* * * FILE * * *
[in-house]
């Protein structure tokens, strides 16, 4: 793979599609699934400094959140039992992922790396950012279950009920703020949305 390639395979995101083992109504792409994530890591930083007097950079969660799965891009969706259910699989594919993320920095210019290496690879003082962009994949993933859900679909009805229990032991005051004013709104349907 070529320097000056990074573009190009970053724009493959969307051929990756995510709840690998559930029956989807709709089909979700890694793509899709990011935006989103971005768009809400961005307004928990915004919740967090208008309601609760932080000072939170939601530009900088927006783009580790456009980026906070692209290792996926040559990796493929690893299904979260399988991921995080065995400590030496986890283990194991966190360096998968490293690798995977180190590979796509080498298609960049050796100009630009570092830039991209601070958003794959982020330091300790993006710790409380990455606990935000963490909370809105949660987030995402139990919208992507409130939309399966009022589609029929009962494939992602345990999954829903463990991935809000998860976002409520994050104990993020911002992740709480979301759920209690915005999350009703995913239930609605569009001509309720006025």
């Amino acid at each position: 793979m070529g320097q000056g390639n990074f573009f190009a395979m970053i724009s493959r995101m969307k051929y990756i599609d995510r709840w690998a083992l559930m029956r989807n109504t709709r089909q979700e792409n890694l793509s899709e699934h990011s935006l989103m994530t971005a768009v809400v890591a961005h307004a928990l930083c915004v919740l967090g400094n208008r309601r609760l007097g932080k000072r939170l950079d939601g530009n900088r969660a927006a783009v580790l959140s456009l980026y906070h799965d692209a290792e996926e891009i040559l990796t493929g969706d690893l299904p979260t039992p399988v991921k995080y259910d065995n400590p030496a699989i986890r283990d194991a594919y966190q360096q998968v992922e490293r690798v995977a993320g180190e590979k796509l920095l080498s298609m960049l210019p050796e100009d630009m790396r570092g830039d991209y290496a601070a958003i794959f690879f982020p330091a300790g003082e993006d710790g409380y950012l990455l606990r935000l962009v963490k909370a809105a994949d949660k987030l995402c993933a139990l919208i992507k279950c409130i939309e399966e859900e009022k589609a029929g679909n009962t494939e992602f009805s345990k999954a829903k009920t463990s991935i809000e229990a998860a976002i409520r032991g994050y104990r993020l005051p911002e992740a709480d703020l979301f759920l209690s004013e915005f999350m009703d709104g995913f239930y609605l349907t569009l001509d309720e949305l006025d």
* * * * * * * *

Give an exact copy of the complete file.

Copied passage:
[in-house]
């Protein structure tokens, strides 16, 4: 793979599609699934400094959140039992992922790396950012279950009920703020949305 390639395979995101083992109504792409994530890591930083007097950079969660799965891009969706259910699989594919993320920095210019290496690879003082962009994949993933859900679909009805229990032991005051004013709104349907 070529320097000056990074573009190009970053724009493959969307051929990756995510709840690998559930029956989807709709089909979700890694793509899709990011935006989103971005768009809400961005307004928990915004919740967090208008309601609760932080000072939170939601530009900088927006783009580790456009980026906070692209290792996926040559990796493929690893299904979260399988991921995080065995400590030496986890283990194991966190360096998968490293690798995977180190590979796509080498298609960049050796100009630009570092830039991209601070958003794959982020330091300790993006710790409380990455606990935000963490909370809105949660987030995402139990919208992507409130939309399966009022589609029929009962494939992602345990999954829903463990991935809000998860976002409520994050104990993020911002992740709480979301759920209690915005999350009703995913239930609605569009001509309720006025």
């Amino acid at each position: 793979m070529g320097q000056g390639n990074f573009f190009a395979m970053i724009s493959r995101m969307k051929y990756i599609d995510r709840w690998a083992l559930m029956r989807n109504t709709r089909q979700e792409n890694l793509s899709e699934h990011s935006l989103m994530t971005a768009v809400v890591a961005h307004a928990l930083c915004v919740l967090g400094n208008r309601r609760l007097g932080k000072r939170l950079d939601g530009n900088r969660a927006a783009v580790l959140s456009l980026y906070h799965d692209a290792e996926e891009i040559l990796t493929g969706d690893l299904p979260t039992p399988v991921k995080y259910d065995n400590p030496a699989i986890r283990d194991a594919y966190q360096q998968v992922e490293r690798v995977a993320g180190e590979k796509l920095l080498s298609m960049l210019p050796e100009d630009m790396r570092g830039d991209y290496a601070a958003i794959f690879f982020p330091a300790g003082e993006d710790g409380y950012l990455l606990r935000l962009v963490k909370a809105a994949d949660k987030l995402c993933a139990l919208i992507k279950c409130i939309e399966e859900e009022k589609a029929g679909n009962t494939e992602f009805s345990k999954a829903k009920t463990s991935i809000e229990a998860a976002i409520r032991g994050y104990r993020l005051p911002e992740a709480d703020l979301f759920l209690s004013e915005f999350m009703d709104g995913f239930y609605l349907t569009l001509d309720e949305l006025d």